The Debt Avalanche
With this “cousin” of the debt snowball you pay off high-interest debts first and make minimum payments on the rest. This method can make the most sense financially because you are cutting your interest expenses sooner.
Once you’ve paid off the account with the highest interest rate, “you put the same amount of money you were paying towards that debt to the account with the next highest interest rate,” advises Marketwatch.com. “Then you continue to do this until you’ve reached the bottom of your list of accounts. Of course, you’re always paying the minimums on all your debts.”
As you would expect there are pros and cons for both methods. With the debt snowball you will see progress more quickly which can help motivate you to continue paying off debt. But, you will pay more interest over time. The “con” for the avalanche method is that your progress will seem slower. But the “pro” is that you’ll save the most money by taking on your highest interest rate debts first.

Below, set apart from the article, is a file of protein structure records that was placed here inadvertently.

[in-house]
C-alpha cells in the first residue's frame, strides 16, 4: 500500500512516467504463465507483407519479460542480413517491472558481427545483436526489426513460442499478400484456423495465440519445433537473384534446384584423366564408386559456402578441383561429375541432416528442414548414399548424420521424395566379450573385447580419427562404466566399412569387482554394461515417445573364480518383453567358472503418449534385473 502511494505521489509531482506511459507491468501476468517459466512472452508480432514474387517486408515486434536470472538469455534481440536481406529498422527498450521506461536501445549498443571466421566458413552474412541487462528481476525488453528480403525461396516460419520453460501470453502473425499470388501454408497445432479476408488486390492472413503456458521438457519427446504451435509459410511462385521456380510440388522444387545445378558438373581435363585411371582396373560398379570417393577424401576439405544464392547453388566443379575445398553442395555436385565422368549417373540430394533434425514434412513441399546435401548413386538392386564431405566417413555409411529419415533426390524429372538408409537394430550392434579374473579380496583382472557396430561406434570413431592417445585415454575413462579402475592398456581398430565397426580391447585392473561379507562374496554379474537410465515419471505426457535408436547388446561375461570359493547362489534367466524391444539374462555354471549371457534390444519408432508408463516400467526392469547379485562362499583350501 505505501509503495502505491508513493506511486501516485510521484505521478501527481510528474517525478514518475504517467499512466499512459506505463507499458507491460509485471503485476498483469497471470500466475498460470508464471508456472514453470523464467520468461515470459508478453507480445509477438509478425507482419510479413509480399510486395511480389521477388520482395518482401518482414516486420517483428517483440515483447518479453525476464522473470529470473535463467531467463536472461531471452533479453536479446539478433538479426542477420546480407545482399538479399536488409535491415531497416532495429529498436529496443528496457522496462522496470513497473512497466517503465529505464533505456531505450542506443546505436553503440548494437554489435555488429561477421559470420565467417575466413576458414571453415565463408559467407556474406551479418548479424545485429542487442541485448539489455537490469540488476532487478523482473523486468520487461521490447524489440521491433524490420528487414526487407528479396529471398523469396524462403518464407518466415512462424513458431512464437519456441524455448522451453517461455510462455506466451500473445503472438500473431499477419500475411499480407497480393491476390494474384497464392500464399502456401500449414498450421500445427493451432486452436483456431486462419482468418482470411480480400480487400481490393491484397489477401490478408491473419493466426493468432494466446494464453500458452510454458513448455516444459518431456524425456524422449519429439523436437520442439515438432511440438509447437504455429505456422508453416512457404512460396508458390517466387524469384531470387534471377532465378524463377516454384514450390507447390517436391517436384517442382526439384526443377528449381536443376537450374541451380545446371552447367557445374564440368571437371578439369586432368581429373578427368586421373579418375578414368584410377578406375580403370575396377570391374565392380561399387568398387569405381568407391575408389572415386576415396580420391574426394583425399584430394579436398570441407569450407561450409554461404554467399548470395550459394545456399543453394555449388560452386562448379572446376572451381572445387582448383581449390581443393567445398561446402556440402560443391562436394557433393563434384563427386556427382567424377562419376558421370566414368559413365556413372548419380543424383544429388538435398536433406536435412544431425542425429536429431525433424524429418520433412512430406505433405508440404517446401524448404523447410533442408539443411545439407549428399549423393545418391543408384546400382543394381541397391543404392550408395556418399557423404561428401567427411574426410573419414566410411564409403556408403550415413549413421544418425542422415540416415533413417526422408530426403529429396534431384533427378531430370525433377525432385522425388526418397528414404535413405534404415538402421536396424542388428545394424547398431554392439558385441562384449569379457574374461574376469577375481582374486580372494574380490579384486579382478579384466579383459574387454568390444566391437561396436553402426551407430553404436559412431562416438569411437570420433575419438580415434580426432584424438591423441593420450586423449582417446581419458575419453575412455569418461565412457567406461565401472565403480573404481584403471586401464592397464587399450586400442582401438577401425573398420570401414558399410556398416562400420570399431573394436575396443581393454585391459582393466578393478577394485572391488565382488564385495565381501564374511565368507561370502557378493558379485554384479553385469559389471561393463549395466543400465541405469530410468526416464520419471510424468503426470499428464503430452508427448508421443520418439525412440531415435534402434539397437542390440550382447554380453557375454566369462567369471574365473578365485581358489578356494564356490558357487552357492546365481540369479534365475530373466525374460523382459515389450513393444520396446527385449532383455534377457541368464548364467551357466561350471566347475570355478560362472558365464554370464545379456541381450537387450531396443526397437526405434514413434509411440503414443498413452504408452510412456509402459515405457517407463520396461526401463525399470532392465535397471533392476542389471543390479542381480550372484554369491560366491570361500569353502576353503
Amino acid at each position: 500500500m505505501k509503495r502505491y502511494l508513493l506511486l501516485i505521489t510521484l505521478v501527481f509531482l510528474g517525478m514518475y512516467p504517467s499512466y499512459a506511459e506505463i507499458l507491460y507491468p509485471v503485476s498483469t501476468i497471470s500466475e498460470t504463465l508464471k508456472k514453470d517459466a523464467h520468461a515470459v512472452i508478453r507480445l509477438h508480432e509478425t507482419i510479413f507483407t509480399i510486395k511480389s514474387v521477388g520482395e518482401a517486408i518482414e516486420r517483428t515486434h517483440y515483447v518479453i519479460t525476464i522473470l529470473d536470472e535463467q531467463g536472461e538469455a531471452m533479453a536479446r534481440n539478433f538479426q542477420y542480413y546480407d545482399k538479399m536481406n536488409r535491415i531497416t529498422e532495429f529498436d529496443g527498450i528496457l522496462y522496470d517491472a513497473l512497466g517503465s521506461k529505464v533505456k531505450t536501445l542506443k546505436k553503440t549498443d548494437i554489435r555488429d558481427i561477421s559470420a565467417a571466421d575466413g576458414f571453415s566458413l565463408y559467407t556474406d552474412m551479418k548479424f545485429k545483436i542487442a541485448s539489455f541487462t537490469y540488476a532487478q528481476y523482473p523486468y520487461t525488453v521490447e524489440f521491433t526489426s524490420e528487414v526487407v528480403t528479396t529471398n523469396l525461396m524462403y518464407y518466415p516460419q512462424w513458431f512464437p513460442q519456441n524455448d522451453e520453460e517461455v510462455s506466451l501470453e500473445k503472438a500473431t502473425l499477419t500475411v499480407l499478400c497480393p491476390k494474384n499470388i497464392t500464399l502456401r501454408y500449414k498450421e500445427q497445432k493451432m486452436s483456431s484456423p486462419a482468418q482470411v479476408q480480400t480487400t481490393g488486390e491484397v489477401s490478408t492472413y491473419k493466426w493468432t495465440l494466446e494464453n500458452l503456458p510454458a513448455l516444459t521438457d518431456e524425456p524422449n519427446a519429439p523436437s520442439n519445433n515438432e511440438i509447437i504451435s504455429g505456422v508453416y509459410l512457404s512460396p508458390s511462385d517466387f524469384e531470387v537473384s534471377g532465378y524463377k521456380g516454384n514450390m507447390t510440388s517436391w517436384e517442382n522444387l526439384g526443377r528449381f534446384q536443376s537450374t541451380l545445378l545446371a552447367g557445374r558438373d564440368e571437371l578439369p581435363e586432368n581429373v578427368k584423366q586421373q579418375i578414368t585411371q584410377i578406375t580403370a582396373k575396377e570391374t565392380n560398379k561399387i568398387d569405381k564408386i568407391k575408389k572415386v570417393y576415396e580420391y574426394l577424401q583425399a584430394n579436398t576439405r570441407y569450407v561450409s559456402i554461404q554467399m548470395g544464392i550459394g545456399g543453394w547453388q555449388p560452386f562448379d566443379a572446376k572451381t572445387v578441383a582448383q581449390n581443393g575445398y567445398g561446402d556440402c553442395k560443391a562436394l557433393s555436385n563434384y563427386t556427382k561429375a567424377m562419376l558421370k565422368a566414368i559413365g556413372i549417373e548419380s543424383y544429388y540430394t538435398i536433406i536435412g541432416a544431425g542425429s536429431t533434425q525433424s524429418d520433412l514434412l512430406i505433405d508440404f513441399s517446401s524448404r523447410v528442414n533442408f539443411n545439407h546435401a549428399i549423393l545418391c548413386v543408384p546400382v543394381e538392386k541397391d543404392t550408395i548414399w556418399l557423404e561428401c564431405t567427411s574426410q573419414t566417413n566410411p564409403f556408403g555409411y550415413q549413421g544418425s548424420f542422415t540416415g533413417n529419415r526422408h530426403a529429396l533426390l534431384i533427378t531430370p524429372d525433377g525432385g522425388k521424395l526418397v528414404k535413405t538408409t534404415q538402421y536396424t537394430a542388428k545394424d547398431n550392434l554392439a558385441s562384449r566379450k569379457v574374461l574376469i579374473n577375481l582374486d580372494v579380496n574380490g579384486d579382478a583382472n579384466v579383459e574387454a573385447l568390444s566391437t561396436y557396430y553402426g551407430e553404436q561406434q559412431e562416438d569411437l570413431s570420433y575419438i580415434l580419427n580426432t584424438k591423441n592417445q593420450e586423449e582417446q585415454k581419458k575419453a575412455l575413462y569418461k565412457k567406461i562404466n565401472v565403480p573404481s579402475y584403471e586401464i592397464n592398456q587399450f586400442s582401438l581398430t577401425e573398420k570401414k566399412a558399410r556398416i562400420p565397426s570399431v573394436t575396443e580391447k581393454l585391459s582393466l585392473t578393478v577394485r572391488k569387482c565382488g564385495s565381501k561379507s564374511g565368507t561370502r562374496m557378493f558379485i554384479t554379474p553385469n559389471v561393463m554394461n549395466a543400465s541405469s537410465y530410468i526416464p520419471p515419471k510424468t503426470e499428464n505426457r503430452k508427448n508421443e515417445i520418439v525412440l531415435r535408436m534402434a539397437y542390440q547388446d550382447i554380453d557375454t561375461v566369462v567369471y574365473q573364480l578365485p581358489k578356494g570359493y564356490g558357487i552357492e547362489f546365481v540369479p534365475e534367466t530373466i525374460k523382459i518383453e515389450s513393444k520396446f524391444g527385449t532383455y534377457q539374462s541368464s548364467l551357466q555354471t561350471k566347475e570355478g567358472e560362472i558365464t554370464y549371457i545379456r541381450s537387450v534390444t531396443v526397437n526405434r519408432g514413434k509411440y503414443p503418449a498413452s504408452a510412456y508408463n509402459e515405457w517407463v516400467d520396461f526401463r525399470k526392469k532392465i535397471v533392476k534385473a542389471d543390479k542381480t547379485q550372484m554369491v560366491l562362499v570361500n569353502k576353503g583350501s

Consider Debt Consolidation
The average American household has four credit cards so if your credit is still good you may want to consider consolidating all your credit cards into a single account. That way, you have one payment each month as you chip away your debt.
“It might seem counterintuitive to apply for a credit card when your main goal is to get out of credit card debt,” Nerdwallet.com advises, “but 0% balance transfer cards can help save you money in the long run. Find a card that offers a long 0% introductory period — preferably 15 to 18 months — and transfer all of your outstanding credit card debt to that one account. You'll have one simple payment each month, and you won’t pay interest.” You may have to pay a transfer fee of 3% to 5% but that’s a lot lower than a 20 plus percent interest rate.